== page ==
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Study shows thyme may be better for acne than prescription creams

The study, which will be presented at the Society for General Microbiology’s spring conference in Dublin this week, showed a thyme tincture was more effective than benzoyl peroxide in fighting acne.

Dr Margarita Gomez Escalada
Dr Margarita Gomez Escalada

THE HERB THYME may be better at fighting acne than prescription creams, a new study has shown.

The study, ‘Effectiveness of herbal tinctures against Propionibacterium acnes compared to benzoyl peroxide’, was carried out by researchers from Leeds Metropolitan University and will be presented at the Society for General Microbiology’s spring conference in Dublin today. The Society for General Microbiology (SGM) is a professional body for scientists who work in all areas of microbiology.

While acne is typically treated with prescription creams that contain ingredients such as benzoyl peroxide, this study tested the effect of thyme, marigold and myrrh tinctures on Propionibacterium acnes – the bacterium that causes acne by infecting skin pores and forming spots.

The group found that while all the preparations were able to kill the bacterium after five minutes exposure, thyme was the most effective of the three.

They went on to discover that the thyme tincture had a greater antibacterial effect than standard concentrations of benzoyl peroxide.

Dr Margarita Gomez-Escalada, who is leading the research project, explained how tinctures are made from plants and herbs.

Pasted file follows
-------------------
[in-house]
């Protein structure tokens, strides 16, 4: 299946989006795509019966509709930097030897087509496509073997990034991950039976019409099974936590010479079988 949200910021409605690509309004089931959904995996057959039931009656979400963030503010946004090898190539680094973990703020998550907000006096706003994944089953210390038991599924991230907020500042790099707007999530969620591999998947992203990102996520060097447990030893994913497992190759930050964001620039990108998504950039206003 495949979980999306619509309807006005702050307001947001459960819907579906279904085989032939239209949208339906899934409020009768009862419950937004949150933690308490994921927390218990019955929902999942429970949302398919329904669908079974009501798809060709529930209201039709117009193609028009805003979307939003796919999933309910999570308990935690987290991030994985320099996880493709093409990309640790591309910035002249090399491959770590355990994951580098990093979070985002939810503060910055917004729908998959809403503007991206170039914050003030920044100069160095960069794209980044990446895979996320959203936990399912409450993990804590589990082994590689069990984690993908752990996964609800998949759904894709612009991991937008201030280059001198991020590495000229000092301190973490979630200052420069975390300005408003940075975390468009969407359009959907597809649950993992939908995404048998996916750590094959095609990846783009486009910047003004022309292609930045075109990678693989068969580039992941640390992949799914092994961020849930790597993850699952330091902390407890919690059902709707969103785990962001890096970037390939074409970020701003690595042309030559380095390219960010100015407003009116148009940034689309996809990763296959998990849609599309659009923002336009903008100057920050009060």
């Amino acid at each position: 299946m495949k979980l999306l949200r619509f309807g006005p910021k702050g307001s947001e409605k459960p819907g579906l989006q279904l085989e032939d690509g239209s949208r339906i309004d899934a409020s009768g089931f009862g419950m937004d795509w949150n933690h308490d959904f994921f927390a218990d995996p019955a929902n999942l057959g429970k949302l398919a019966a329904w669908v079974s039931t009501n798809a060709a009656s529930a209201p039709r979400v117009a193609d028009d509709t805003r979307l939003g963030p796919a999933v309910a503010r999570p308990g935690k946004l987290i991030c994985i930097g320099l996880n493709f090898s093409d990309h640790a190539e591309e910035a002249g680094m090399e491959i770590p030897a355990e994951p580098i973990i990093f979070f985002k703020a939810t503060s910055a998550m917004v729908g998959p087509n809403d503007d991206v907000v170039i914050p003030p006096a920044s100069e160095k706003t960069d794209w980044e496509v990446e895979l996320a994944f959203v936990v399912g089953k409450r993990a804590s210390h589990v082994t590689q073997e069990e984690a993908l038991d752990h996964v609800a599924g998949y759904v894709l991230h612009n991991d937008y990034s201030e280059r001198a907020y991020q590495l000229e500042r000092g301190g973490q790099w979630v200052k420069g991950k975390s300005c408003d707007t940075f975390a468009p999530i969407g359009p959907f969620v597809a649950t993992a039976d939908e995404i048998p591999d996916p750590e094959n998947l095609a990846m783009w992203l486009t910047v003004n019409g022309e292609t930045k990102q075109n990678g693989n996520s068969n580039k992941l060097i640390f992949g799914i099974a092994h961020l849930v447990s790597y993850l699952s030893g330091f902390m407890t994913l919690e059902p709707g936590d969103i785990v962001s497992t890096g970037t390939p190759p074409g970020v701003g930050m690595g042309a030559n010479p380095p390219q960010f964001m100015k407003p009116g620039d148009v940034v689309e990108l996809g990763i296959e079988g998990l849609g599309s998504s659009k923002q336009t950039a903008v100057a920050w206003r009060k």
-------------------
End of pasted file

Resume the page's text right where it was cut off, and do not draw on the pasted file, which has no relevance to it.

The plant material is steeped in alcohol for days or even weeks to prepare a tincture. This process draws out the active compounds from the plant. While thyme, marigold and myrrh are common herbal alternatives to standard antibacterial skin washes, this is the first study to demonstrate the effect they have on the bacterium that causes the infection leading to acne.

The researchers used a standard in vitro model that is used to test the effect of different substances applied to the skin. The effects of the tinctures were measured against an alcohol control – proving their antibacterial action was not simply due to the sterilising effect of the alcohol they are prepared in.

The scientist said she was pleasantly surprised with the results. “I’m quite inquisitive – I thought you never know, it might be wonderful, it might be a compelte flop but I was really surprised on the actual level of antibacterial activity that we found.”

These initial findings pave the way for more research into the use of tinctures as a treatment for acne. Dr Gomez Escalada explained:

We now need to carry out further tests in conditions that mimic more closely the skin environment and work out at the molecular level how these tinctures are working.  If thyme tincture is proven to be as clinically effective as our findings suggest, it may be a natural alternative to current treatments.

Dr Gomez-Escalada said the problem with treatments containing benzoyl peroxide is the side-effects they are associated with, such as a burning sensation and skin irritation.

Herbal preparations are less harsh on the skin due to their anti-inflammatory properties while our results suggest they can be just as, if not more, effective than chemical treatments.

The Society for General Microbiology’s spring conference is taking place at the Convention Centre today.

Read: TCD research could lead to new treatment for asthma, dermatitis>

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